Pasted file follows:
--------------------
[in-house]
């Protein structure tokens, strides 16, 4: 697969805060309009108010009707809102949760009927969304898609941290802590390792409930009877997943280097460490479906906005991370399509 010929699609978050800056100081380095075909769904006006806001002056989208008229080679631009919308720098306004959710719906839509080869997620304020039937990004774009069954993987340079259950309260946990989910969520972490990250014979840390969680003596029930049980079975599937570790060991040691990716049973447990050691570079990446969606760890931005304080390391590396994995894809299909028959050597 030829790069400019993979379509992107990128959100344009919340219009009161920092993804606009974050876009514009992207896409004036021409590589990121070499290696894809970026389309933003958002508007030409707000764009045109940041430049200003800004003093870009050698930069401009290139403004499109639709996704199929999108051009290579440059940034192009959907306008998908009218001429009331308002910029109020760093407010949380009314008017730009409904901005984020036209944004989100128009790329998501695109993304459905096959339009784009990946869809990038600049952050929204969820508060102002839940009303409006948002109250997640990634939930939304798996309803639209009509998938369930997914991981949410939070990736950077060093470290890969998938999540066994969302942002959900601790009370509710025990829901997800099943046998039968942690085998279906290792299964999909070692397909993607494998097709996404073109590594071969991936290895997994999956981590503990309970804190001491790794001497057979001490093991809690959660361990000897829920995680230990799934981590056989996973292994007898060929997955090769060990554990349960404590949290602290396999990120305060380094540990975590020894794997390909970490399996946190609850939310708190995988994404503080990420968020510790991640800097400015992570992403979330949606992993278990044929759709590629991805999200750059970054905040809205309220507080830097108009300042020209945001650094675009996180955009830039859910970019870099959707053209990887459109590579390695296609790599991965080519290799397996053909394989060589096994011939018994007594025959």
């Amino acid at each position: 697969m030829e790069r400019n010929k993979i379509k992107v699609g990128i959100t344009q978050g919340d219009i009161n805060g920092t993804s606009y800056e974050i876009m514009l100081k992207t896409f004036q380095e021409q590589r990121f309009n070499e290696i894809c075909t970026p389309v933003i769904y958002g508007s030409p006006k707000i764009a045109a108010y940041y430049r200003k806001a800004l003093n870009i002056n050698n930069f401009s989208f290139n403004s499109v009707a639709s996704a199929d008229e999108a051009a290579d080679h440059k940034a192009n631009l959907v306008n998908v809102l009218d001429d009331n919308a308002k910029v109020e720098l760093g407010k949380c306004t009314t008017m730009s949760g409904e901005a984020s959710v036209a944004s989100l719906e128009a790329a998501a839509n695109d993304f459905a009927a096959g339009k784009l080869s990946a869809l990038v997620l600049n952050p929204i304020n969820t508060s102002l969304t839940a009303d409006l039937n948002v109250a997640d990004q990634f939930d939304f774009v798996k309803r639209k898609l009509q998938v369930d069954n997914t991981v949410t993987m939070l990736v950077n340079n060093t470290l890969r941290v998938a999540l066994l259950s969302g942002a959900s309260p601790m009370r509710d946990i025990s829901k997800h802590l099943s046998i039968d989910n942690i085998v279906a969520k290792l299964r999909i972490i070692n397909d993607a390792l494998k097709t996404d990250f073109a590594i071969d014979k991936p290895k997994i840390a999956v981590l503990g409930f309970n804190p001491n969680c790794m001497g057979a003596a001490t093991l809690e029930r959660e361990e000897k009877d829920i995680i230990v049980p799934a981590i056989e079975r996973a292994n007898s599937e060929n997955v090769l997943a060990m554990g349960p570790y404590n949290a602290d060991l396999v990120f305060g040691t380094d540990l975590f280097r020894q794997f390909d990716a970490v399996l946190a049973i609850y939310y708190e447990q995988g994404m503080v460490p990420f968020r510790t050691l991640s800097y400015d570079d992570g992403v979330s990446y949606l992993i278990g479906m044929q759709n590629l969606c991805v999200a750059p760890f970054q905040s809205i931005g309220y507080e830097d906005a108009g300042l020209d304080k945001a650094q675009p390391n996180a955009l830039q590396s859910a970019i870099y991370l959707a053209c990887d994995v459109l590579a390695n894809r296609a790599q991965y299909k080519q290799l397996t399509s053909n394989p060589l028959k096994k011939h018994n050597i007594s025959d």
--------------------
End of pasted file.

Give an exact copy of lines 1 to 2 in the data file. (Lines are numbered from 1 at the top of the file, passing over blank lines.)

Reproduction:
[in-house]
């Protein structure tokens, strides 16, 4: 697969805060309009108010009707809102949760009927969304898609941290802590390792409930009877997943280097460490479906906005991370399509 010929699609978050800056100081380095075909769904006006806001002056989208008229080679631009919308720098306004959710719906839509080869997620304020039937990004774009069954993987340079259950309260946990989910969520972490990250014979840390969680003596029930049980079975599937570790060991040691990716049973447990050691570079990446969606760890931005304080390391590396994995894809299909028959050597 030829790069400019993979379509992107990128959100344009919340219009009161920092993804606009974050876009514009992207896409004036021409590589990121070499290696894809970026389309933003958002508007030409707000764009045109940041430049200003800004003093870009050698930069401009290139403004499109639709996704199929999108051009290579440059940034192009959907306008998908009218001429009331308002910029109020760093407010949380009314008017730009409904901005984020036209944004989100128009790329998501695109993304459905096959339009784009990946869809990038600049952050929204969820508060102002839940009303409006948002109250997640990634939930939304798996309803639209009509998938369930997914991981949410939070990736950077060093470290890969998938999540066994969302942002959900601790009370509710025990829901997800099943046998039968942690085998279906290792299964999909070692397909993607494998097709996404073109590594071969991936290895997994999956981590503990309970804190001491790794001497057979001490093991809690959660361990000897829920995680230990799934981590056989996973292994007898060929997955090769060990554990349960404590949290602290396999990120305060380094540990975590020894794997390909970490399996946190609850939310708190995988994404503080990420968020510790991640800097400015992570992403979330949606992993278990044929759709590629991805999200750059970054905040809205309220507080830097108009300042020209945001650094675009996180955009830039859910970019870099959707053209990887459109590579390695296609790599991965080519290799397996053909394989060589096994011939018994007594025959």